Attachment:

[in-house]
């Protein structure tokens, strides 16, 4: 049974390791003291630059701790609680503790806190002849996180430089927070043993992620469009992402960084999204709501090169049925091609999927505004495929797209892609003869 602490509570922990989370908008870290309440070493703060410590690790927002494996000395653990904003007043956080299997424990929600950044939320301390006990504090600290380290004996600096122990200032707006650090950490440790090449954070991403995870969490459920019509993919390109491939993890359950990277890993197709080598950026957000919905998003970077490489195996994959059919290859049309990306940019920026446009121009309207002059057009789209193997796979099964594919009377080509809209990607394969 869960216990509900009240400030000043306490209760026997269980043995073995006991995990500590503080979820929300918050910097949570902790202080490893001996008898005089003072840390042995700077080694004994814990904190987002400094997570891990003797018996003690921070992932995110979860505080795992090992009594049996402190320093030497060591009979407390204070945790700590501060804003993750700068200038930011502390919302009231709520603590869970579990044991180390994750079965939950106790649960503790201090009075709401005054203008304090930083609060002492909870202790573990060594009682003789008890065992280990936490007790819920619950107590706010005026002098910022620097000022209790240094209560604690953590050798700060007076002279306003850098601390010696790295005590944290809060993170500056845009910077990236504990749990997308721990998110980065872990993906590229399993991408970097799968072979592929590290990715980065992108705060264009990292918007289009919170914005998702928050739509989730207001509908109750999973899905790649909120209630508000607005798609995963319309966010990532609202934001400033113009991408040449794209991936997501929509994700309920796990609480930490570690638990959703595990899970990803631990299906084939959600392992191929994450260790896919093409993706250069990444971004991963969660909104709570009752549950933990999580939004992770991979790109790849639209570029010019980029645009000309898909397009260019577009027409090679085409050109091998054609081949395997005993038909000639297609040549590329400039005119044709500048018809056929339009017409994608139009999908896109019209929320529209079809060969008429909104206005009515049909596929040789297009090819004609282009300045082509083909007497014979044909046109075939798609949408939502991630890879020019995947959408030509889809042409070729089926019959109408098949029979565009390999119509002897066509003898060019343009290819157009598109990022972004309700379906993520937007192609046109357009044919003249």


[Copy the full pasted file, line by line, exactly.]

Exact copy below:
[in-house]
């Protein structure tokens, strides 16, 4: 049974390791003291630059701790609680503790806190002849996180430089927070043993992620469009992402960084999204709501090169049925091609999927505004495929797209892609003869 602490509570922990989370908008870290309440070493703060410590690790927002494996000395653990904003007043956080299997424990929600950044939320301390006990504090600290380290004996600096122990200032707006650090950490440790090449954070991403995870969490459920019509993919390109491939993890359950990277890993197709080598950026957000919905998003970077490489195996994959059919290859049309990306940019920026446009121009309207002059057009789209193997796979099964594919009377080509809209990607394969 869960216990509900009240400030000043306490209760026997269980043995073995006991995990500590503080979820929300918050910097949570902790202080490893001996008898005089003072840390042995700077080694004994814990904190987002400094997570891990003797018996003690921070992932995110979860505080795992090992009594049996402190320093030497060591009979407390204070945790700590501060804003993750700068200038930011502390919302009231709520603590869970579990044991180390994750079965939950106790649960503790201090009075709401005054203008304090930083609060002492909870202790573990060594009682003789008890065992280990936490007790819920619950107590706010005026002098910022620097000022209790240094209560604690953590050798700060007076002279306003850098601390010696790295005590944290809060993170500056845009910077990236504990749990997308721990998110980065872990993906590229399993991408970097799968072979592929590290990715980065992108705060264009990292918007289009919170914005998702928050739509989730207001509908109750999973899905790649909120209630508000607005798609995963319309966010990532609202934001400033113009991408040449794209991936997501929509994700309920796990609480930490570690638990959703595990899970990803631990299906084939959600392992191929994450260790896919093409993706250069990444971004991963969660909104709570009752549950933990999580939004992770991979790109790849639209570029010019980029645009000309898909397009260019577009027409090679085409050109091998054609081949395997005993038909000639297609040549590329400039005119044709500048018809056929339009017409994608139009999908896109019209929320529209079809060969008429909104206005009515049909596929040789297009090819004609282009300045082509083909007497014979044909046109075939798609949408939502991630890879020019995947959408030509889809042409070729089926019959109408098949029979565009390999119509002897066509003898060019343009290819157009598109990022972004309700379906993520937007192609046109357009044919003249």